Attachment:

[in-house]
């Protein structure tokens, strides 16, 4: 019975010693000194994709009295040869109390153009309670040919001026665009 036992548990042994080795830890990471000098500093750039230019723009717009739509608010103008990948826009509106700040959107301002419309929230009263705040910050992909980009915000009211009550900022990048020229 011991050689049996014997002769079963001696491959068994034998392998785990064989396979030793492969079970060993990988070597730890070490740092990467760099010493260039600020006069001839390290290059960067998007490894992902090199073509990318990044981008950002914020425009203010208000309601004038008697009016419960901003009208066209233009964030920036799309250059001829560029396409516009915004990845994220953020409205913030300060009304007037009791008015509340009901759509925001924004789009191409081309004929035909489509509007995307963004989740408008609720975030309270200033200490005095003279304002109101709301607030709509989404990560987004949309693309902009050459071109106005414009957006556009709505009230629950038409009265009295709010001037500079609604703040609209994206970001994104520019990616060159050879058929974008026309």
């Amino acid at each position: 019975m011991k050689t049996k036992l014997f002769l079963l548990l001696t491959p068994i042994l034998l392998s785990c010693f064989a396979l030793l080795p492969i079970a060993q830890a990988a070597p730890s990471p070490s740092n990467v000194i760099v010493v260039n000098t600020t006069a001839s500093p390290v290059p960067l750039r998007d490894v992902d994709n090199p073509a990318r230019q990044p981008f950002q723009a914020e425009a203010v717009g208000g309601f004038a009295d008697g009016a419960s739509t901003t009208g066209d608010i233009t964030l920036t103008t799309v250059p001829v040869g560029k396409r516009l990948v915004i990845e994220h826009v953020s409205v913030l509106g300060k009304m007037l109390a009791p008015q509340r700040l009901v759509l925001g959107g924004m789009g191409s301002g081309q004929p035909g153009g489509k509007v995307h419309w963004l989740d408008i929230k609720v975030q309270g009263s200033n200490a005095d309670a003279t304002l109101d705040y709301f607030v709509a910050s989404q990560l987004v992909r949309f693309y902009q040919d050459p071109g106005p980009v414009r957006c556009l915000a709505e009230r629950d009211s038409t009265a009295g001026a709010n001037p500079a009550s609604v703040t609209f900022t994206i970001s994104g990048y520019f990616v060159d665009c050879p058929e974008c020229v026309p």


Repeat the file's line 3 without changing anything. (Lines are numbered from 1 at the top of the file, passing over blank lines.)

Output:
């Amino acid at each position: 019975m011991k050689t049996k036992l014997f002769l079963l548990l001696t491959p068994i042994l034998l392998s785990c010693f064989a396979l030793l080795p492969i079970a060993q830890a990988a070597p730890s990471p070490s740092n990467v000194i760099v010493v260039n000098t600020t006069a001839s500093p390290v290059p960067l750039r998007d490894v992902d994709n090199p073509a990318r230019q990044p981008f950002q723009a914020e425009a203010v717009g208000g309601f004038a009295d008697g009016a419960s739509t901003t009208g066209d608010i233009t964030l920036t103008t799309v250059p001829v040869g560029k396409r516009l990948v915004i990845e994220h826009v953020s409205v913030l509106g300060k009304m007037l109390a009791p008015q509340r700040l009901v759509l925001g959107g924004m789009g191409s301002g081309q004929p035909g153009g489509k509007v995307h419309w963004l989740d408008i929230k609720v975030q309270g009263s200033n200490a005095d309670a003279t304002l109101d705040y709301f607030v709509a910050s989404q990560l987004v992909r949309f693309y902009q040919d050459p071109g106005p980009v414009r957006c556009l915000a709505e009230r629950d009211s038409t009265a009295g001026a709010n001037p500079a009550s609604v703040t609209f900022t994206i970001s994104g990048y520019f990616v060159d665009c050879p058929e974008c020229v026309p």